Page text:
Wednesday, May 16, 2018

Letter to the Editor responds to Argus Celery Fields Editorial

On May 14, 2018, he Herald Tribune ran an editorial by former Sarasota Commissioner and current Argus Foundation executive Christine Robinson in which she appears to hold the Celery Fields -- not those in the community who love them, but the Fields themselves -- responsible for causing a "businessman" to lose "a lot of money." That would be James Gabbert, who with his eyes open sought to put a heavy industrial waste processing plant on public lands quite near an eco-tourist masterpiece of nature. The area also includes schools, more than 1,600 homes and businesses, and a fragile road system, but:
We recently saw a problem with a park and a property that cost a reputable local businessman a lot of money and shook the business community’s trust in county government.. . . The Celery Fields were created as a stormwater system to alleviate flooding and to filter water. It has turned into a park, with birds and other wildlife.. . . Typical comments were: “How can you put an industrial use next to a park?”

The faith of the business community was shaken.  
                                         Robinson's statement is here in full.

This letter to the editor by Bob Clark of Venice appeared in the Herald Tribune on May 16, 2018:

Irony in Argus executive warning of ‘mission creep'

Did anyone else catch the irony in Argus Foundation Executive Director Christine Robinson’s opinion piece (Herald-Tribune, Business Weekly, May 14), cautioning about Legacy Trail “mission creep?”

Ms. Robinson argued that further extension of the Legacy Trail should not be considered without putting in place guarantees that there would not be any “mission creep” that might impact industrial and commercial properties abutting the trail.

She cited, as an example, the “mission creep” the Celery Fields posed on a landowner who wanted to build an industrial-materials recycling facility on land adjacent to the nature park.

Was it not the recycling businessman, in asking for an exception to the allowed zoning use of the land, who was guilty of mission creep, pure and simple?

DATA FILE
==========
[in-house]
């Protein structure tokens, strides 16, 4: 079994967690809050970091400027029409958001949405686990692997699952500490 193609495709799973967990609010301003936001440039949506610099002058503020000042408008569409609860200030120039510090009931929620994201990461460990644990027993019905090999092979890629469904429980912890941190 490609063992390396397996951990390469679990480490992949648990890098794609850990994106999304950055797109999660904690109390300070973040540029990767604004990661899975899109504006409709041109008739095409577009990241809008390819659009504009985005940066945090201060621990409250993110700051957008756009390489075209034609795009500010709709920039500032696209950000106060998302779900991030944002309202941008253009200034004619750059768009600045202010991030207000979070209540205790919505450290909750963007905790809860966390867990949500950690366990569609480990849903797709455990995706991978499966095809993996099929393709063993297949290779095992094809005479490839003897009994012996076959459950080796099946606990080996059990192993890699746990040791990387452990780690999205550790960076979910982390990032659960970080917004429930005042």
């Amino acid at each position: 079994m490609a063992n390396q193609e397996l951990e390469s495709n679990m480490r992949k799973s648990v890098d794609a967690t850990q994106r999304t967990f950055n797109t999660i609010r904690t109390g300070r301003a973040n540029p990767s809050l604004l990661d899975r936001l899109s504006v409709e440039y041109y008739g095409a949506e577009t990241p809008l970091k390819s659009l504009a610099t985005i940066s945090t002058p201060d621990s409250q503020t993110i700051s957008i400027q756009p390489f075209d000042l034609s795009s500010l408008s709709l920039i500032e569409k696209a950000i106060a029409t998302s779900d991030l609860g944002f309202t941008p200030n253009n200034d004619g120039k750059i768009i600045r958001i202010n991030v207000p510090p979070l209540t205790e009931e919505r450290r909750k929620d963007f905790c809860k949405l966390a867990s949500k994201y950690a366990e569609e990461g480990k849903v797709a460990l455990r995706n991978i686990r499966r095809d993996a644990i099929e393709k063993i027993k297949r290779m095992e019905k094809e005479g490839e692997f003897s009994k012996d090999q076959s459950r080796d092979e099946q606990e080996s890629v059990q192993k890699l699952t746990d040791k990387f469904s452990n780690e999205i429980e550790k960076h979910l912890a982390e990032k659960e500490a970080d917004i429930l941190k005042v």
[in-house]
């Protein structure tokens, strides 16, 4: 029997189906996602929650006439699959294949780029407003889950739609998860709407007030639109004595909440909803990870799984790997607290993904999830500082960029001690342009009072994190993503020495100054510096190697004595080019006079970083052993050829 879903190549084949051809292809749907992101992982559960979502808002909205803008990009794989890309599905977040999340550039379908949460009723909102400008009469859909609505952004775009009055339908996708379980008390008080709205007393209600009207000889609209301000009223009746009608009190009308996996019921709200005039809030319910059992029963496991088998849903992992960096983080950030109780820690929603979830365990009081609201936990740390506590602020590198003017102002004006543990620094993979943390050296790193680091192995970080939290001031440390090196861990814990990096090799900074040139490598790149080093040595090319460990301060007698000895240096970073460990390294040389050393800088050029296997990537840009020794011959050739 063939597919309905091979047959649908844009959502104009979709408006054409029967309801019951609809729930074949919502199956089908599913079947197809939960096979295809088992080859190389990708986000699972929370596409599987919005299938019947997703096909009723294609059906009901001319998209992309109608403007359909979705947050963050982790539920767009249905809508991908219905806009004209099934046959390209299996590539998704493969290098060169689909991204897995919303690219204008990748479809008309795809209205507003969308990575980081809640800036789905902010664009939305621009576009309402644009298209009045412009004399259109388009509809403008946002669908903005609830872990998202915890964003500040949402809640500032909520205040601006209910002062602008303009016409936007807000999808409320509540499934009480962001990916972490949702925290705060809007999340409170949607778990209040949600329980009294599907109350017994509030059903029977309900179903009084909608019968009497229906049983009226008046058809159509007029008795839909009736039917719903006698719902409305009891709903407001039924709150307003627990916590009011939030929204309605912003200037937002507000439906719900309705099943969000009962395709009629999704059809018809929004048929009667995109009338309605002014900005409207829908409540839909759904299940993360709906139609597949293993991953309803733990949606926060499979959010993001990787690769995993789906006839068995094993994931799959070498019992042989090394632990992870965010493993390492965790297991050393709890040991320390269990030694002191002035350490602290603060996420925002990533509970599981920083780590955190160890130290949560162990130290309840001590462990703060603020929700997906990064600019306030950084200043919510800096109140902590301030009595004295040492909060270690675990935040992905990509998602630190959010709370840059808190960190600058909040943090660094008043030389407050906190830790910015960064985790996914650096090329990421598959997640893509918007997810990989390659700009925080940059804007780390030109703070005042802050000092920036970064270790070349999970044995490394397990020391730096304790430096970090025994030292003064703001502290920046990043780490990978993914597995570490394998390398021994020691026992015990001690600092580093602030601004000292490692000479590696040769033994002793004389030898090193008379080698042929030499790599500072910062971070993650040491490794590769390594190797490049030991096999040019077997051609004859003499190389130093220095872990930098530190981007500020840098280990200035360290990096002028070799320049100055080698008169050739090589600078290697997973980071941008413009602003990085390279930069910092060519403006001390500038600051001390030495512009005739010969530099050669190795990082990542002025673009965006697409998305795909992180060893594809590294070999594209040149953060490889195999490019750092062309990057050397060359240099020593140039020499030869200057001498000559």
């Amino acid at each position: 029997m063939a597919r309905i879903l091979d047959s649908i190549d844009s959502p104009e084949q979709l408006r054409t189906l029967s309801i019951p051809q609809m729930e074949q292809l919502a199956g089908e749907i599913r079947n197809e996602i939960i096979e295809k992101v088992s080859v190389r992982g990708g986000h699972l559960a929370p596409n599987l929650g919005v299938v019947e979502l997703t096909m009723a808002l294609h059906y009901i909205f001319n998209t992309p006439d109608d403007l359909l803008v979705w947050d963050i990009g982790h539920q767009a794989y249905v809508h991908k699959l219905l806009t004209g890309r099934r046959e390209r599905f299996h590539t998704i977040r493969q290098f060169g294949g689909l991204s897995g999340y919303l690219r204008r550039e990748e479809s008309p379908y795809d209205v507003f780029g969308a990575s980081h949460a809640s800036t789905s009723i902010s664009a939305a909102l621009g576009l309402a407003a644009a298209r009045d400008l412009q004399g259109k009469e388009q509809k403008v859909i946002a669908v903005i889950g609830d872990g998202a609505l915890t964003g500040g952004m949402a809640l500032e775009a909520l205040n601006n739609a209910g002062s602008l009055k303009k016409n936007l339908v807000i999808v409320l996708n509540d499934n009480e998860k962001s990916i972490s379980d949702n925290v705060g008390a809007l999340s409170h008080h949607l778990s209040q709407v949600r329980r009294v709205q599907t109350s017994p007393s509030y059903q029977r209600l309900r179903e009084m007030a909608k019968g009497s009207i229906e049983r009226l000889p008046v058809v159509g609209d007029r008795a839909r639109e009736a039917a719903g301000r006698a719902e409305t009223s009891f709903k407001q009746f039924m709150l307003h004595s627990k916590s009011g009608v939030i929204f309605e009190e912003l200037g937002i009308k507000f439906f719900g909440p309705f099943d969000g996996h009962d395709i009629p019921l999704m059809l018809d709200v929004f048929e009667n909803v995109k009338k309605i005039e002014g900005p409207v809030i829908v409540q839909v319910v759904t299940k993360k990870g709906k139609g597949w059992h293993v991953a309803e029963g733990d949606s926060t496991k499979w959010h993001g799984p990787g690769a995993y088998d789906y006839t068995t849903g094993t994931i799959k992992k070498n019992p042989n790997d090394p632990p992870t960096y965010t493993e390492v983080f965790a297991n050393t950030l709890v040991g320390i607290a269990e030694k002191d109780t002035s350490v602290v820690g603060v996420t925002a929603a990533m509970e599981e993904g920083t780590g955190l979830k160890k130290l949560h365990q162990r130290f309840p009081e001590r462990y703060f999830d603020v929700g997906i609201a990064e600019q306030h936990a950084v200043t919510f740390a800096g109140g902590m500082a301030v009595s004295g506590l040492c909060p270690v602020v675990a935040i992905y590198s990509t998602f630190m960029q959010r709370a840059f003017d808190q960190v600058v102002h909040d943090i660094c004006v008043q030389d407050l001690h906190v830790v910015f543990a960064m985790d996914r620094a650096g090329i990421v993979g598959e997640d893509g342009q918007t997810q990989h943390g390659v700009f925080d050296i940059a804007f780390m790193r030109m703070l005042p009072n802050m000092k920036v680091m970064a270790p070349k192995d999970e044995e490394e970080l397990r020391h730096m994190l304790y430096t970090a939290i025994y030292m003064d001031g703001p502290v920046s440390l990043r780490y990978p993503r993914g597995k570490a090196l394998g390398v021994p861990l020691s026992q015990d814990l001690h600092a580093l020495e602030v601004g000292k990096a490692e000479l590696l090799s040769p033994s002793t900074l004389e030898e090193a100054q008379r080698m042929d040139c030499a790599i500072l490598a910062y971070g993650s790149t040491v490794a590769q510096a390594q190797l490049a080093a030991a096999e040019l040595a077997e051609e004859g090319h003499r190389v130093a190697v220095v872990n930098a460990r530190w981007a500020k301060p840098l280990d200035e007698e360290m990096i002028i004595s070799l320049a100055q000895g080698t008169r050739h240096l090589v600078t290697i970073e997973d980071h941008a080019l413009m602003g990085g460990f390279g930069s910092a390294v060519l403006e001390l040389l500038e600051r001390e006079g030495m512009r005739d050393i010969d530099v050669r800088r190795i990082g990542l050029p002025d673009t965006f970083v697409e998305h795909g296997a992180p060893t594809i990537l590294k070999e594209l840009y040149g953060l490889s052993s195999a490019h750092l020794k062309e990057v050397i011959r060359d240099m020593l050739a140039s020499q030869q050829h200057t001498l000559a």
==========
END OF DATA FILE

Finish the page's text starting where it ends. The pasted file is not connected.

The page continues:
And talk about mission creep: Ms. Robinson states that “every year, we lose industrial light warehouse properties,” in part apparently due to “residential dwellings ... being approved on or next to industrial lands.”

Well, Argus Foundation, perhaps the big problem is the mission creep of developers, who are granted exceptions to comprehensive plans right and left to take over all the available land in our county and state for whatever use they’d like.

You say that “the faith of the business community was shaken” by the zoning decision at Celery Fields? Well, the faith of the entire community is shaken every time we have to decipher another rezoning request and consider going up against developers, their lawyers and lobbyists to protect the rest of us from their mission creep.

Bob Clark, Venice

(Hyperlinks added to original text)

1 comment:

  1. This is an excellent response and the Tribune should publish it as an opposing view. Those who don't get the concept of intrinsic value consider that anything that is worth their support has dollar signs attached. They don't understand that a long-term vision that incorporates preservation of nature ultimately increases property values, protects the water we drink and the air we breathe. Add recreation and habitat preservation and the tourism dollars that The Celery Fields brings in to Sarasota County and beyond. What price can you put on quality of life? With 87% of Floridians supporting Forever Florida, Ms. Robinson is definitely not part of the citizen majority.